Shutdowns and turnarounds are anything but inexpensive but with proper planning and prioritization, budgets can be maintained and stress managed. Use these tips to help you reduce plant shutdown costs.
- Implement a Project Management App or System
The use of project management software is often utilized to streamline both the planning and execution processes. While it does take time to implement a new project management system there are many advantages to consider. For example) systematic project management can help you achieve a better understanding of a process and in turn opens the door for process improvements and streamlined operations. There are many software systems available including some that offer a free trial. Some examples of these include:
- General Shutdowns, Turnarounds, Outages & Maintenance: RoserConSys’s the Roser Software Suite for shutdowns, turnarounds, outages & maintenance helps with scope nomination and optimation, risk analysis, quality control, cost and estimations, and a range of other support.
- Nuclear Power Plants: Bentley provides a variety of solutions built specifically for nuclear power plants. From asset performance management to advanced work packaging their software can help you to get comfortable using project management tools and make the full transition during your next scheduled plant shutdown
- Energy, Oil & Gas: EcoSys has software options catered toward energy, oil, gas, chemical, utilities, and construction industries. Their software is concerned primarily with better efficiency and general success of major projects like plant shutdowns. This software can help you manage project portfolios, control project costs, and improve general performance.
Note: These items are not recommended by GCES. Those listed are examples of options available for various industries that often face abnormal operating conditions during the holidays such as shutdowns, startups and turnarounds.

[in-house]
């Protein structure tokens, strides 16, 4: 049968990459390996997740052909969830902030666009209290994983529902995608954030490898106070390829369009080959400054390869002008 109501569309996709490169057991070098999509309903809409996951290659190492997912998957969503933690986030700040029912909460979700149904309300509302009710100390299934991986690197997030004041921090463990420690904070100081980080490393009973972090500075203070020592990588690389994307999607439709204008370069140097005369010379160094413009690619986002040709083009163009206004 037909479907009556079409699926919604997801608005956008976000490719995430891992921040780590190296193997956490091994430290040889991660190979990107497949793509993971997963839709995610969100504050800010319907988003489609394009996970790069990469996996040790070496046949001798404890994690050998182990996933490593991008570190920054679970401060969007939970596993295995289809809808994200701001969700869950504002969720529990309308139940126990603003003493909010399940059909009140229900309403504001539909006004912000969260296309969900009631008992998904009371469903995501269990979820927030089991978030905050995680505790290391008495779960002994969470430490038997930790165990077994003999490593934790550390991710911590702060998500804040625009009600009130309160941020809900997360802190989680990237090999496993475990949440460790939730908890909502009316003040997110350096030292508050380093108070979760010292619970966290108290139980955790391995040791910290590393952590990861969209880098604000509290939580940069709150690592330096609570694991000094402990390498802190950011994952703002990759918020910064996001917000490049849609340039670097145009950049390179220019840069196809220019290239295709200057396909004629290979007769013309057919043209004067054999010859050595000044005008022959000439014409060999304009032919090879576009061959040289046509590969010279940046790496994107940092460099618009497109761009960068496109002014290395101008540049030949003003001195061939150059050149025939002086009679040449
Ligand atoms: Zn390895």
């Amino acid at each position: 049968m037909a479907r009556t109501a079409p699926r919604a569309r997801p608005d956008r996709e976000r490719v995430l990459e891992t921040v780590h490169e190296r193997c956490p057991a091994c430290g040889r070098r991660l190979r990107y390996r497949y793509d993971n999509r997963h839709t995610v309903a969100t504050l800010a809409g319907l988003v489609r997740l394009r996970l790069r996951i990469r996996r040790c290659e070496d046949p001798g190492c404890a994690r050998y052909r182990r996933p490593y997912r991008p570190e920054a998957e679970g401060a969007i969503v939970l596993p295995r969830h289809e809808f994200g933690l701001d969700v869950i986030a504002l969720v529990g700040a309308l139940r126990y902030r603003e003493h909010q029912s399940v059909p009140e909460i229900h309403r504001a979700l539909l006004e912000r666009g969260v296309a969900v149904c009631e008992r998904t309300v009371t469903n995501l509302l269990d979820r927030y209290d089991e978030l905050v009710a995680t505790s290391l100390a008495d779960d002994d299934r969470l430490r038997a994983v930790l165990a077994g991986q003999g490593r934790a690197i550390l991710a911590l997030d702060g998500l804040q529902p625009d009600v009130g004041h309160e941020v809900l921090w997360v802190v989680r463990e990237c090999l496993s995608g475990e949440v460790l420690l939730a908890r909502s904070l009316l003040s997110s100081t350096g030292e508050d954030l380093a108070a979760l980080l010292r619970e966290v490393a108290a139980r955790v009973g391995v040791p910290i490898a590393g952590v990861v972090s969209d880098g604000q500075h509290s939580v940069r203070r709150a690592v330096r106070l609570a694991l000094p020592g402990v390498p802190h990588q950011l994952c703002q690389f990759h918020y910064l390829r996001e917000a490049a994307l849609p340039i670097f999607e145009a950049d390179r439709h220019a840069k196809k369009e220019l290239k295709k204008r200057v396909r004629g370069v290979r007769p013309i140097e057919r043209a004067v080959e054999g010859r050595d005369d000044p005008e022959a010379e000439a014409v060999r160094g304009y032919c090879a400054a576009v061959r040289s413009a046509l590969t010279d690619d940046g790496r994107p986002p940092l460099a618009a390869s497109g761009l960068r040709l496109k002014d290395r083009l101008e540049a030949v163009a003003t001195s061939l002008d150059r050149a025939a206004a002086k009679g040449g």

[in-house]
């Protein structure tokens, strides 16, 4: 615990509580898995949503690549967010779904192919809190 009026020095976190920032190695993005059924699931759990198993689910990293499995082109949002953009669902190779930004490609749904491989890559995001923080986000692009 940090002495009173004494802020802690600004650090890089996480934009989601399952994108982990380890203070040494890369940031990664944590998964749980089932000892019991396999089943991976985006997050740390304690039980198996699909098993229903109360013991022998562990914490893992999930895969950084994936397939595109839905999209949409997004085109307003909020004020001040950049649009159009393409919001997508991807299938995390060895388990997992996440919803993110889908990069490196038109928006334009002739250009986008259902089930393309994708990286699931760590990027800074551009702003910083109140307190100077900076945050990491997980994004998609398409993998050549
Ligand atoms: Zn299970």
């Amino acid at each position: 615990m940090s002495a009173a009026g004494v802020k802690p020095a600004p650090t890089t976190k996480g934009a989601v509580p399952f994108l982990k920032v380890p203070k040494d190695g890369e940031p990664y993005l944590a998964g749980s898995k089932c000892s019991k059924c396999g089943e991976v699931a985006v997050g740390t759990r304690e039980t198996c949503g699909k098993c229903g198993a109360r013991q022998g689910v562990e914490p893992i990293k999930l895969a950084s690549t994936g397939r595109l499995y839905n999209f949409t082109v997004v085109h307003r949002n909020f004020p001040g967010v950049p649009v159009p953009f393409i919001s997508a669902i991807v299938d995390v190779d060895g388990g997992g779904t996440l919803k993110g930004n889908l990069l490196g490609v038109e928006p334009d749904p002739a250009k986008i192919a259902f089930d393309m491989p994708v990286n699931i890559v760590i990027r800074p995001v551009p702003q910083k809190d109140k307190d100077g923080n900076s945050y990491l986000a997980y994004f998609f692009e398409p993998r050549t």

- START PLANNING EARLY
The earlier you begin planning the more adaptable your plan can be. Early planning allows for ample time to make adjustments based on prioritization, typically of maintenance needs. If you start planning your outage early on, you can adjust the plan should task priorities change. As you begin making your plan review the operating manuals of all major equipment and the timelines for maintenance. For example, with most pollution control and heat processing equipment it is recommended that systems be evaluated every six to twelve months depending on the age of the equipment. Adhering to these standards can drastically improve the life of your equipment. For more tips on Improving the Life of Pollution Control Equipment click here.
- CAREFULLY REVIEW EQUIPMENT PURCHASES
Nothing drains your budget quicker than purchasing costly equipment and heavy machinery. Consider renting the necessary equipment or even hiring an operator with their own equipment. This can save drastically on long term maintenance, insurance and qualified personnel for the operation of the equipment. When reviewing your equipment needs look for machinery that can be used in multiple areas of the shutdown. When reserving rental equipment deposits can often be negotiated if ample time is available. As holidays near equipment becomes more and more scarce and price gouging, while immoral, is not uncommon. To learn more about portable and rental pollution control equipment contact firstname.lastname@example.org.